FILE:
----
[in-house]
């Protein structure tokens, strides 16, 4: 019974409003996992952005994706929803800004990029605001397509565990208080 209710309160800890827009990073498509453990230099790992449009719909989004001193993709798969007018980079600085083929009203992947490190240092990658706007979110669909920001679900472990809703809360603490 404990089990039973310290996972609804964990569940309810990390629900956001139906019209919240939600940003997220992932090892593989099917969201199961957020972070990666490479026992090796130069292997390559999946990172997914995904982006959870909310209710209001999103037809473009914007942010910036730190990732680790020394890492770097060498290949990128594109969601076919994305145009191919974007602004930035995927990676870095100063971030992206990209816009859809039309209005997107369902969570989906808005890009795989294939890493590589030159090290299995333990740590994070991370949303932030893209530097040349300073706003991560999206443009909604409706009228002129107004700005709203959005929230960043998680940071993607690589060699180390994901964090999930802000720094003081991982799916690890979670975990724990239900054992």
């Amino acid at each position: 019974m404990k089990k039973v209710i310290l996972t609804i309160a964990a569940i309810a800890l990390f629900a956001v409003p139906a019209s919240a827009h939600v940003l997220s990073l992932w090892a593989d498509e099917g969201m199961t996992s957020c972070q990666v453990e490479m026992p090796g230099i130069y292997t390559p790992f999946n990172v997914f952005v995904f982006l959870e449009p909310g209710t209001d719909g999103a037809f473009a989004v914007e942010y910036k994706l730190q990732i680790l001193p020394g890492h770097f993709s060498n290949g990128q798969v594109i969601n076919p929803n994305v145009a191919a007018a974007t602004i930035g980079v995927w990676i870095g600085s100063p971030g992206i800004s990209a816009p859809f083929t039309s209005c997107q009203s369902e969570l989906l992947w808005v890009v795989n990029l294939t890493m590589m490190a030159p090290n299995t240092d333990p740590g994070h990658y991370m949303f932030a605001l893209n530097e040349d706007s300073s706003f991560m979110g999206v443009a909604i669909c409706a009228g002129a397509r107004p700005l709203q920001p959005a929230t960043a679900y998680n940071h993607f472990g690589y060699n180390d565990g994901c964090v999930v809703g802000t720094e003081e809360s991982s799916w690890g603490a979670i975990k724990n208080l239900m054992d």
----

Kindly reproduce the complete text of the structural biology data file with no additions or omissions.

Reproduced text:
[in-house]
């Protein structure tokens, strides 16, 4: 019974409003996992952005994706929803800004990029605001397509565990208080 209710309160800890827009990073498509453990230099790992449009719909989004001193993709798969007018980079600085083929009203992947490190240092990658706007979110669909920001679900472990809703809360603490 404990089990039973310290996972609804964990569940309810990390629900956001139906019209919240939600940003997220992932090892593989099917969201199961957020972070990666490479026992090796130069292997390559999946990172997914995904982006959870909310209710209001999103037809473009914007942010910036730190990732680790020394890492770097060498290949990128594109969601076919994305145009191919974007602004930035995927990676870095100063971030992206990209816009859809039309209005997107369902969570989906808005890009795989294939890493590589030159090290299995333990740590994070991370949303932030893209530097040349300073706003991560999206443009909604409706009228002129107004700005709203959005929230960043998680940071993607690589060699180390994901964090999930802000720094003081991982799916690890979670975990724990239900054992």
């Amino acid at each position: 019974m404990k089990k039973v209710i310290l996972t609804i309160a964990a569940i309810a800890l990390f629900a956001v409003p139906a019209s919240a827009h939600v940003l997220s990073l992932w090892a593989d498509e099917g969201m199961t996992s957020c972070q990666v453990e490479m026992p090796g230099i130069y292997t390559p790992f999946n990172v997914f952005v995904f982006l959870e449009p909310g209710t209001d719909g999103a037809f473009a989004v914007e942010y910036k994706l730190q990732i680790l001193p020394g890492h770097f993709s060498n290949g990128q798969v594109i969601n076919p929803n994305v145009a191919a007018a974007t602004i930035g980079v995927w990676i870095g600085s100063p971030g992206i800004s990209a816009p859809f083929t039309s209005c997107q009203s369902e969570l989906l992947w808005v890009v795989n990029l294939t890493m590589m490190a030159p090290n299995t240092d333990p740590g994070h990658y991370m949303f932030a605001l893209n530097e040349d706007s300073s706003f991560m979110g999206v443009a909604i669909c409706a009228g002129a397509r107004p700005l709203q920001p959005a929230t960043a679900y998680n940071h993607f472990g690589y060699n180390d565990g994901c964090v999930v809703g802000t720094e003081e809360s991982s799916w690890g603490a979670i975990k724990n208080l239900m054992d």